Meese likely to target social issues
President Reagan's appointment of White House Counselor Edwin W. Meese III to succeed William French Smith as US Attorney General will have two important consequences. In the view of political observers here:
* It foreshadows a more assertive approach at the Justice Department and, if Mr. Reagan runs and is reelected, an even more vigorous effort to implement the President's agenda in such areas as affirmative action, prayer in the schools, and abortion.
* It seems to give White House Chief of Staff James A. Baker III unchallenged control of the presidential staff, now that his principal rival has been removed , and could help provide a more unified front at the White House as the President moves into the election year.
Legal experts say the staunchly conservative Mr. Meese will be a tough-minded , more ''hands on'' attorney general than was Mr. Smith, who resigned to return to his law practice. Meese has long talked about the job of attorney general, and the President may simply be rewarding him for loyal service. But by sending his forceful, articulate White House counselor into the Justice Department, the President is showing his concern about what happens in this crucial area.
''Because he knows the President's mind and has a more direct sense of what Reagan wants done, he'll be more aggressive in spearheading the social agenda,'' comments one legal authority. ''He'll go into Justice the way (James) Watt went into Interior - but without the latter's acerbic personality.''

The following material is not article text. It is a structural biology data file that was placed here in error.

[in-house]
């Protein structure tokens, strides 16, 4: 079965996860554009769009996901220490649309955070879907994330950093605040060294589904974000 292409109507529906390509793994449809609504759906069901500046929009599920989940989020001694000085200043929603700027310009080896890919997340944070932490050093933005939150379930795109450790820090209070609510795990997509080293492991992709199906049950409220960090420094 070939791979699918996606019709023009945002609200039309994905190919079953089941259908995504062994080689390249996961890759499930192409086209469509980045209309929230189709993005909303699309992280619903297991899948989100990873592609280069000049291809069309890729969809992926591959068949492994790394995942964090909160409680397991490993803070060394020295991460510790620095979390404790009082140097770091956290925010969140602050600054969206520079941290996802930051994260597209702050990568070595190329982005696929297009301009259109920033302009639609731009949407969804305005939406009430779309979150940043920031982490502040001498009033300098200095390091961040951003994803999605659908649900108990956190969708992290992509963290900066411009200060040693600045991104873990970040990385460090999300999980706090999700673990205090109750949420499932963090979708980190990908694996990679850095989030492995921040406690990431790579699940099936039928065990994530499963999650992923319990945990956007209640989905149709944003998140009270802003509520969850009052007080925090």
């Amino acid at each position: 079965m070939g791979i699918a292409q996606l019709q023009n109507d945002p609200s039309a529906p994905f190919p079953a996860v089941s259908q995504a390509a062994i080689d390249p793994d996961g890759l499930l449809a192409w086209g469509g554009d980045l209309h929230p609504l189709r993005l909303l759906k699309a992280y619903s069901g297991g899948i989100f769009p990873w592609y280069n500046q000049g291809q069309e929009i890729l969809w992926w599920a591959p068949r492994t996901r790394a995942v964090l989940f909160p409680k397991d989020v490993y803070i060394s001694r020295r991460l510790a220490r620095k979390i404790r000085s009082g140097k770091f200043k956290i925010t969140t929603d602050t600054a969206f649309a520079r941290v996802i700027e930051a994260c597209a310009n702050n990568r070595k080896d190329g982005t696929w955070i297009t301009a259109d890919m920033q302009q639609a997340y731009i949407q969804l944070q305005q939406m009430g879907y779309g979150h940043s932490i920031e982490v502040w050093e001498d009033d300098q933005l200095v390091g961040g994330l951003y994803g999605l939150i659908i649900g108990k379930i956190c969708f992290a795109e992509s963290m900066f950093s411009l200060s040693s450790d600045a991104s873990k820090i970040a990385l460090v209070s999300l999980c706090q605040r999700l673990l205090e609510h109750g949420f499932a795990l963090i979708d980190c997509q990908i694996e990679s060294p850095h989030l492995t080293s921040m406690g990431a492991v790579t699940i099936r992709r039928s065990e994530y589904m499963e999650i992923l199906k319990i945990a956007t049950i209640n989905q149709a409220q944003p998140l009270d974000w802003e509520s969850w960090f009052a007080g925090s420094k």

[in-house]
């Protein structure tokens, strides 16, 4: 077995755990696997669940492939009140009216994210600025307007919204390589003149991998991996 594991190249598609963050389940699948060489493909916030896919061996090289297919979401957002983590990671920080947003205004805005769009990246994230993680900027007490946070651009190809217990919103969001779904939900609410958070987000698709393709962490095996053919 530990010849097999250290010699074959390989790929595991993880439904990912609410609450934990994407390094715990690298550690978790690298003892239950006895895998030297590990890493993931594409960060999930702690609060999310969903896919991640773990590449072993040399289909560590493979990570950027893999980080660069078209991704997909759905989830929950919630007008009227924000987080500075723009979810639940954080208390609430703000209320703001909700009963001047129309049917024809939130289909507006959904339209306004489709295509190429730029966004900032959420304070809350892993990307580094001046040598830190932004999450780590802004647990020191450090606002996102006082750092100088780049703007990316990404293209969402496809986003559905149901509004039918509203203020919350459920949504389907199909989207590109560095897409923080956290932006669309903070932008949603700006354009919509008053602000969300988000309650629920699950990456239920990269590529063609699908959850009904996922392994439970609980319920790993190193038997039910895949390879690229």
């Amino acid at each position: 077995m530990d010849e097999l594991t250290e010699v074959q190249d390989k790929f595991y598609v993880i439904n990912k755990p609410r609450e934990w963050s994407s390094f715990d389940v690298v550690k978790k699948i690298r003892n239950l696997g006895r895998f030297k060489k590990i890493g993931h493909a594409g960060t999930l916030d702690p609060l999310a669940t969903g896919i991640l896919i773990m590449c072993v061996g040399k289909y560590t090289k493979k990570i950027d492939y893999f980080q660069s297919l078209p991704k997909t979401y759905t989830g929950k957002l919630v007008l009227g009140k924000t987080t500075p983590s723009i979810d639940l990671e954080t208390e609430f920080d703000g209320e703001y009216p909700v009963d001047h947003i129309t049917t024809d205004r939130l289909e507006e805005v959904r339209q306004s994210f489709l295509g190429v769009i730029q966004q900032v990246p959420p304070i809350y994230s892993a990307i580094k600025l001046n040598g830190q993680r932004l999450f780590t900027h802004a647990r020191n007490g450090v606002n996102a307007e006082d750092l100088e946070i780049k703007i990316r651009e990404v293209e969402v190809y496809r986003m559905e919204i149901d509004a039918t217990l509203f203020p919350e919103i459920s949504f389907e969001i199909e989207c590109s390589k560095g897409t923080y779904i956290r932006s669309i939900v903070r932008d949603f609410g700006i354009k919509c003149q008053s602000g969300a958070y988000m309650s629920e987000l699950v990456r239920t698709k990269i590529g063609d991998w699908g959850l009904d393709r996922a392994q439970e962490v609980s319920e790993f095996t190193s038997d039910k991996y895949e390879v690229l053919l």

Under the equally conservative Smith, the Justice Department has already moved appreciably to the right. It has revised the government's positions on antitrust law and civil-rights enforcement, asked the Supreme Court to reassess rulings on abortion, and tried to institute a system of secrecy oaths and censorship for government officials with access to intelligence data. It has also given high priority to investigation of violent crime and narcotics traffic.
On many social issues, however, the administration has been rebuffed by the Supreme Court. For instance, the court refused to give states and localities more say in regulating abortion. In the Bob Jones University case, it turned down the Justice Department's reversal of a long-standing government policy to deny tax-exempt status for schools that practice racial discrimination. And, most recently, it unanimously declined to hear a case involving affirmative-action hiring practices by the Detroit police force.
Inasmuch as the high court has not been responsive to the Reagan administration in these and other matters, it is believed that the President looks forward to altering the composition of the court. Four of the nine justices are over the age of 75, and if Reagan is reelected he could have an opportunity to fill one or two vacancies. Assuming he would make conservative appointments like Sandra Day O'Connor, this could have an impact on future judicial decisions in a conservative direction.